The following list is still part of Paul’s external afflictions while v.28 launches into a description of his internal anguish. Paul focuses on six items of which he found himself constantly deprived of; sleep, hunger, thirst, fasting, exposure to cold, and lack of clothing. Each of these presents a formidable threat to Paul’s safety and survival.
Not only was Paul committed to labor hard physically to provide for his own needs (11.7), he toiled hard in the ministry of preaching and teaching in the church (Col. 1.28-29), and in the advancement of the gospel (Phil. 2.22; 4.3). Sleep deprivation is one of the worst things anyone can go through. In Thessalonica Paul’s independence and hard work often included having to work hard and lose sleep so that he and his partners would not be a burden:
1 Thessalonians 2:9 9 “For you recall, brethren, our labor and hardship, how working night and day so as not to be a burden to any of you, we proclaimed to you the gospel of God.”
2 Thessalonians 3:8 8 “nor did we eat anyone’s bread without paying for it, but with labor and hardship we kept working night and day so that we would not be a burden to any of you;”
2.2, Food and water
Not surprising, there were times when Paul would have had to go without the most basic of necessities for surely that is what “hunger and thirst” (ἐν λιμῷ καὶ δίψει) represent. Jonathan Edwards was known to keep himself in a state of perpetual hunger at times in order to heighten his senses to be more spiritually alert and mentally sharp for study. Who knows how many times Paul would have voluntarily gone without food so that, like Jesus, he might do the will of God instead (cf. John 4.34).
The occasions that Paul was led to “hunger and thirst” may have well been all involuntary, but this phrase suggests that Paul also voluntarily fasted (cf. Acts 14.23). As often as Paul was deprived of physical sustenance and exposed to physical hardships makes the idea of voluntary “fasting” (νηστεία) almost unreal and incomprehensible. Others have suggested that this term simply means to be “without food” (NASB, BDAG). Yet the parallel between the almost certainly voluntary “sleepless nights” (ἐν ἀγρυπνίαις πολλάκις) and the seemingly voluntary “without out food” (ἐν νηστείαις πολλάκις) may also refer to voluntary and frequent fasting (see, Harris; p.809).
Plus the idea of involuntary hunger would seem redundant having just referred to “hunger and thirst” in the previous clause. The reality is that when it came to deprivation of food and sleep, two highly valuable commodities, Paul was in the habit of having to sacrifice them both.
2.4, Cold and exposure
If things could not get any more extreme, the final set of terms leaves us with the picture of Paul left out in the dark somewhere perhaps in the wilderness, perhaps outside of Lystra stripped bare by a mob of enraged Jews, perhaps he washed up on the shore during one of his shipwrecked without clothing in the “cold”, literally, “in cold and nakedness” (ἐν ψύχει καὶ γυμνότητι), and left vulnerable and exposed to the elements. We cannot begin to describe the terrible prison conditions of the Roman dungeons and prisons where prisoners where often left in terrible conditions where they would lack both proper clothing and proper warmth often leading to sickness and even death. Under such conditions, Paul makes one of his few personal requests to Timothy during one of his imprisonments, “When you come bring the cloak which I left at Troas with Carpus” (2 Tim. 4.13a), and “make every effort to come before winter” (2 Tim. 4.21).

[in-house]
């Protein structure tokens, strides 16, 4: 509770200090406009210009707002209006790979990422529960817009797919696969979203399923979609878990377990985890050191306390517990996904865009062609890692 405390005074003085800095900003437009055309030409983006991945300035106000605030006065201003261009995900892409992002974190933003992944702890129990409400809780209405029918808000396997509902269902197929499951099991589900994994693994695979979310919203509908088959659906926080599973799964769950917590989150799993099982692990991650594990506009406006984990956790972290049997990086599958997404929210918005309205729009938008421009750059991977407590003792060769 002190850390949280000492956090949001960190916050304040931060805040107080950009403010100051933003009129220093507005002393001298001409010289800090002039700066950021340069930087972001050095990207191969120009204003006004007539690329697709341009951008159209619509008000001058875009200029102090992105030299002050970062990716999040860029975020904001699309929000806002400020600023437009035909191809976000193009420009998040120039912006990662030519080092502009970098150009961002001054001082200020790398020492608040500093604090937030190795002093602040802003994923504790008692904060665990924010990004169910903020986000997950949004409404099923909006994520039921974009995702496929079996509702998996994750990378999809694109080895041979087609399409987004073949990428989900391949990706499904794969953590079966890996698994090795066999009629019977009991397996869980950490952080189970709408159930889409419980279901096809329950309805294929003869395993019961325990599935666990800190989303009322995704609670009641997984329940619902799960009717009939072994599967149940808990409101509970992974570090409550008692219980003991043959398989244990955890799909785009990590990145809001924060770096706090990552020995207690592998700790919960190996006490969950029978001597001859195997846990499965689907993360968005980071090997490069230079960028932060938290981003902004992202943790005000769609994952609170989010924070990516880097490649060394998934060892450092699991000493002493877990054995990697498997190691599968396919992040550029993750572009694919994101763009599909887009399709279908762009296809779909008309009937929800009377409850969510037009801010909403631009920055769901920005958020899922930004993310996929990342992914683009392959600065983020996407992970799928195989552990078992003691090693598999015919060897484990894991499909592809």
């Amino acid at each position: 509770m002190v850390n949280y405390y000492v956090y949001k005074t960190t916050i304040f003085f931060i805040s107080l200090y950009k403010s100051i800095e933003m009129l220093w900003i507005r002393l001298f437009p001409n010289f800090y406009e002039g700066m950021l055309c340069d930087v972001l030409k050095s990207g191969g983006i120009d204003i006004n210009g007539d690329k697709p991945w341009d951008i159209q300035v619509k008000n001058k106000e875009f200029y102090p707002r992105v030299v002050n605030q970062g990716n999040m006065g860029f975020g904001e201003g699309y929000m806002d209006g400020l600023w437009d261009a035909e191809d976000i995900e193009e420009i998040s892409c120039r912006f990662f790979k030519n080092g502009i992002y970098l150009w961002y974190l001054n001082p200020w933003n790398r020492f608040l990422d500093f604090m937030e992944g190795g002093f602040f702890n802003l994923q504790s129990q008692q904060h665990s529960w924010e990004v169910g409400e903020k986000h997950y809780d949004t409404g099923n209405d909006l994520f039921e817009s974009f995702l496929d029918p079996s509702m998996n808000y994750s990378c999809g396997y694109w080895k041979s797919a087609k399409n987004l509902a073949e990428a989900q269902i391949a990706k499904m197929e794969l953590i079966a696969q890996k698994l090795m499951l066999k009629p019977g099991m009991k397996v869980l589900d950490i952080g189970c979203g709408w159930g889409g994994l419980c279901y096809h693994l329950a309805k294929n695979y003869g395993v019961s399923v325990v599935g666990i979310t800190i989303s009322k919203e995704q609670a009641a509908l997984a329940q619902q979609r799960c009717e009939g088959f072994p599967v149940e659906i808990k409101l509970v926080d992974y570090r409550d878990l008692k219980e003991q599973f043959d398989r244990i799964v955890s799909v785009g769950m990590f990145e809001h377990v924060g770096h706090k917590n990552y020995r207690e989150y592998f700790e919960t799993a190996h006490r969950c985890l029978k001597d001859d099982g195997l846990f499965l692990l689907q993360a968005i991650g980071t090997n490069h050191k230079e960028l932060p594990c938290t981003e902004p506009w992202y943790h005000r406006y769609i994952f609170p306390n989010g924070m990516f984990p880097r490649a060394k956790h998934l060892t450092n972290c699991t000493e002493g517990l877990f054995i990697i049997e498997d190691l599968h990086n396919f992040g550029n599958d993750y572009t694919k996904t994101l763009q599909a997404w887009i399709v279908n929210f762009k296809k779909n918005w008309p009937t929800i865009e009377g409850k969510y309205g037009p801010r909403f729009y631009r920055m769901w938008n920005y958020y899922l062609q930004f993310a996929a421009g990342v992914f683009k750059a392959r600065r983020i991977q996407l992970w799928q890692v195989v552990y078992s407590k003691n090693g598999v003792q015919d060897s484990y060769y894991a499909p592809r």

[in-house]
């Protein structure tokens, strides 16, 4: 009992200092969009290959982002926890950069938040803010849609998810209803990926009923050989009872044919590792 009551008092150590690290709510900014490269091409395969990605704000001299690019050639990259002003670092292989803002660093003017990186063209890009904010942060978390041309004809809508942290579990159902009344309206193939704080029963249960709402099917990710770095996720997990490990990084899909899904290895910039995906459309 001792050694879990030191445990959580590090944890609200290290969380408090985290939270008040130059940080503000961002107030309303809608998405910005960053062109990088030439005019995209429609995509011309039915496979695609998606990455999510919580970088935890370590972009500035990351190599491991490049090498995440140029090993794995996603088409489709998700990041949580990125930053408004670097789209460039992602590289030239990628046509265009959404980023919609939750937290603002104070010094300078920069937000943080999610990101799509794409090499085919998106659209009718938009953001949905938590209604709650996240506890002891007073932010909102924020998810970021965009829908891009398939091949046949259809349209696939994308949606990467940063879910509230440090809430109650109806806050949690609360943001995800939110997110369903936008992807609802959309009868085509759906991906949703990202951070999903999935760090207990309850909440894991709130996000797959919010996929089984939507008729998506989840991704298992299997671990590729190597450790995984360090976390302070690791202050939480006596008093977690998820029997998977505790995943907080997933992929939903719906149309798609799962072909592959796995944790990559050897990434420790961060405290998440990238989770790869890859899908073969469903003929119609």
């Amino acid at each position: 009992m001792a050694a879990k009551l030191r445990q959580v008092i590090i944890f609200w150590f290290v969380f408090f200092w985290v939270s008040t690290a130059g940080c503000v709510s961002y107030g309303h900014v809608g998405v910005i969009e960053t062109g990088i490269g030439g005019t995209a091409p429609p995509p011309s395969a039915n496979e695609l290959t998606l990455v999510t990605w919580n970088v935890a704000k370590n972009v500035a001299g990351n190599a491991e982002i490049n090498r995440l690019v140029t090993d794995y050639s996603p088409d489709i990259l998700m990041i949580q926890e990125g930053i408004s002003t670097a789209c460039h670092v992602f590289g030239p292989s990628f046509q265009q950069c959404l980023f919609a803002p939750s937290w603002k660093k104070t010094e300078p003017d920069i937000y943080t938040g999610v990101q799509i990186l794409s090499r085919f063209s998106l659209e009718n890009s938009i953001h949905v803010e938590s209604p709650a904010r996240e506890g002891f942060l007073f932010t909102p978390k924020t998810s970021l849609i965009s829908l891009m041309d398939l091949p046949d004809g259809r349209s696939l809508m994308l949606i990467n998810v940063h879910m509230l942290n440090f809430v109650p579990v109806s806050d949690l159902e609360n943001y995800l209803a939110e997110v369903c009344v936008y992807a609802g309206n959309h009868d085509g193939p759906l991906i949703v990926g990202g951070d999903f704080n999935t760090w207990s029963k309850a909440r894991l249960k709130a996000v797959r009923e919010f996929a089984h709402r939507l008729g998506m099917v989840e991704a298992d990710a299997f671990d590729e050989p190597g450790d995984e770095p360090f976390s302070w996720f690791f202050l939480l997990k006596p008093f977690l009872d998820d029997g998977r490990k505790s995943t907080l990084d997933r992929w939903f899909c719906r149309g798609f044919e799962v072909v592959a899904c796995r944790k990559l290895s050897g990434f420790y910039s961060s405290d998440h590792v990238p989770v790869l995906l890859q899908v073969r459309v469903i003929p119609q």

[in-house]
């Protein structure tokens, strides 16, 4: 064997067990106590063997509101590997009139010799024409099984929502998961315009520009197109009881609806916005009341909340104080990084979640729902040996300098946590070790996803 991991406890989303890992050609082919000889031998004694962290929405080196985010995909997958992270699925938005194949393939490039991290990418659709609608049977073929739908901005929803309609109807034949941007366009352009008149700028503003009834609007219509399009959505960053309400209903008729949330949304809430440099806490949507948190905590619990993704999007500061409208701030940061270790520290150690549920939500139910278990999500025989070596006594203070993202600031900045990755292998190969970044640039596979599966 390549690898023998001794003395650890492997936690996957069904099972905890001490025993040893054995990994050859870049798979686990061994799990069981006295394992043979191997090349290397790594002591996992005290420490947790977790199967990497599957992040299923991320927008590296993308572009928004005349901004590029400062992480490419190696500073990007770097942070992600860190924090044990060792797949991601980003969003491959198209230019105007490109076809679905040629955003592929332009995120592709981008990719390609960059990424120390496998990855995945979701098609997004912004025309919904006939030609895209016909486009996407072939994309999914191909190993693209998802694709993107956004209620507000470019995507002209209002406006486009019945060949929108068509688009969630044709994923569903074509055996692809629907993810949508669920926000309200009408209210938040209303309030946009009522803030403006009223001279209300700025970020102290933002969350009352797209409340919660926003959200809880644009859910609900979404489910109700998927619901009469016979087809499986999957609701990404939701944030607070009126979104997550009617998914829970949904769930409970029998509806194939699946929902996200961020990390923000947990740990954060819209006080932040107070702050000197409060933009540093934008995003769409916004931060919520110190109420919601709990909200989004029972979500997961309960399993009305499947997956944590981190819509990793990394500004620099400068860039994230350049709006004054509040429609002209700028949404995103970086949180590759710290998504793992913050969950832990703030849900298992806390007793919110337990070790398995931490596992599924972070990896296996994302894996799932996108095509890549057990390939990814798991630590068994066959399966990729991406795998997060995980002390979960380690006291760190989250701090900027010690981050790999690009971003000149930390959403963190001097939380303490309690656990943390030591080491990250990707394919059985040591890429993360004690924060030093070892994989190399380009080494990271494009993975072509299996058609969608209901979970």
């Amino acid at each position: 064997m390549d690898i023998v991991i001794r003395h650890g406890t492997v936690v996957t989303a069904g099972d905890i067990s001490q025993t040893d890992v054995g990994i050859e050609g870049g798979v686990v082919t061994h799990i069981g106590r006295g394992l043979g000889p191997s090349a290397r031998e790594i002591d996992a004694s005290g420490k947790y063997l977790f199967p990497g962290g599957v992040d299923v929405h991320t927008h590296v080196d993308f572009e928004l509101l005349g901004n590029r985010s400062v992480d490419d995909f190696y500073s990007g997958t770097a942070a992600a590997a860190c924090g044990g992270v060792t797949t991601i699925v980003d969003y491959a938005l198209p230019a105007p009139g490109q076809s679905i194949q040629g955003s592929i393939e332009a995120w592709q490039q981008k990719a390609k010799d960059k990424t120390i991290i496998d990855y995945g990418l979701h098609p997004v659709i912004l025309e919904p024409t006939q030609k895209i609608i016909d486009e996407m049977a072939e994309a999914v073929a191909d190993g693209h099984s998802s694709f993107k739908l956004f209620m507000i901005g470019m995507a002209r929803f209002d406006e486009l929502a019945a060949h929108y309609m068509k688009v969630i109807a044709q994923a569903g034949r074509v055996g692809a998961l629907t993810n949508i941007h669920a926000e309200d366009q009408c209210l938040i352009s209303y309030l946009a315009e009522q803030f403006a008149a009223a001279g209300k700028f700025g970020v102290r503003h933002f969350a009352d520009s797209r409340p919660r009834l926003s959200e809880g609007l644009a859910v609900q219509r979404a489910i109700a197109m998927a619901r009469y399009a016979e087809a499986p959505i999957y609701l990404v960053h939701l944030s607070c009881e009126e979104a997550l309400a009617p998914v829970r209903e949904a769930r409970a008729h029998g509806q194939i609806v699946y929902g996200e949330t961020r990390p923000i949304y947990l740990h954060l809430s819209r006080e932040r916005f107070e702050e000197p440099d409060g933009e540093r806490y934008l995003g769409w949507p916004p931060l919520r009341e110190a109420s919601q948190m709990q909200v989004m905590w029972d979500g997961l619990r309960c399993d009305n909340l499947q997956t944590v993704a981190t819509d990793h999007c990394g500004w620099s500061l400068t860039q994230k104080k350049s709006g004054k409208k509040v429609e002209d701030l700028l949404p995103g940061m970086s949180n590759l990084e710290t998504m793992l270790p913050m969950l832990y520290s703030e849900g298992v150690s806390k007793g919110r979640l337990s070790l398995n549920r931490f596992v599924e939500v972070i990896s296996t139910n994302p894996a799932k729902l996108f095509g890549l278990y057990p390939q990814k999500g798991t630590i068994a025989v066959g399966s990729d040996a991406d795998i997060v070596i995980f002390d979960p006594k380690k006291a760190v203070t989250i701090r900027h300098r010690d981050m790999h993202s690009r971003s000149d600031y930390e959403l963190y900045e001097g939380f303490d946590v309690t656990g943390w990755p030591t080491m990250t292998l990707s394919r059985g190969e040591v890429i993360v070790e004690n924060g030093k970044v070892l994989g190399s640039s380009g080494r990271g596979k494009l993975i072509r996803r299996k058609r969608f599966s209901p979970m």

2.5, The mighty weakness of the apostle Paul
Lest we should walk away with the wrong vision of Paul in our minds; seeing all of this as a call for sympathy or pity— we must grasp the secret of Paul’s perseverance. Paul’s writings afford two crucial components for understanding the type of perspective that brought Paul through these trials with a victor’s crown— one dealing with sanctification the other with justification. The first from one of Paul’s prison epistles, the other from Paul’s own argument from 2 Corinthians:
Philippians 4:10–13 10 “But I rejoiced in the Lord greatly, that now at last you have revived your concern for me; indeed, you were concerned before, but you lacked opportunity. 11 Not that I speak from want, for I have learned to be content in whatever circumstances I am. 12 I know how to get along with humble means, and I also know how to live in prosperity; in any and every circumstance I have learned the secret of being filled and going hungry, both of having abundance and suffering need. 13 I can do all things through Him who strengthens me.”
Paul’s contentment flowed from his union with Christ.
Paul’s contentment flowed from his understanding of the sanctifying power of Christ in his weakness:
2 Corinthians 12:9–10 9 “And He has said to me, “My grace is sufficient for you, for power is perfected in weakness.” Most gladly, therefore, I will rather boast about my weaknesses, so that the power of Christ may dwell in me. 10 Therefore I am well content with weaknesses, with insults, with distresses, with persecutions, with difficulties, for Christ’s sake; for when I am weak, then I am strong.”
We often look for the proper words to describe the apostle Paul’s life and theology; however, at times it is better to allow the commentaries to sit in silence and use Paul’s own words to exegete his life. Time and again Paul proved that he practiced what he preached for in all of these things he saw himself as more than a conqueror:
Romans 8:35–39 35 “Who will separate us from the love of Christ? Will tribulation, or distress, or persecution, or famine, or nakedness, or peril, or sword? 36 Just as it is written, “For Your sake we are being put to death all day long; We were considered as sheep to be slaughtered.” 37 But in all these things we overwhelmingly conquer through Him who loved us. 38 For I am convinced that neither death, nor life, nor angels, nor principalities, nor things present, nor things to come, nor powers, 39 nor height, nor depth, nor any other created thing, will be able to separate us from the love of God, which is in Christ Jesus our Lord.”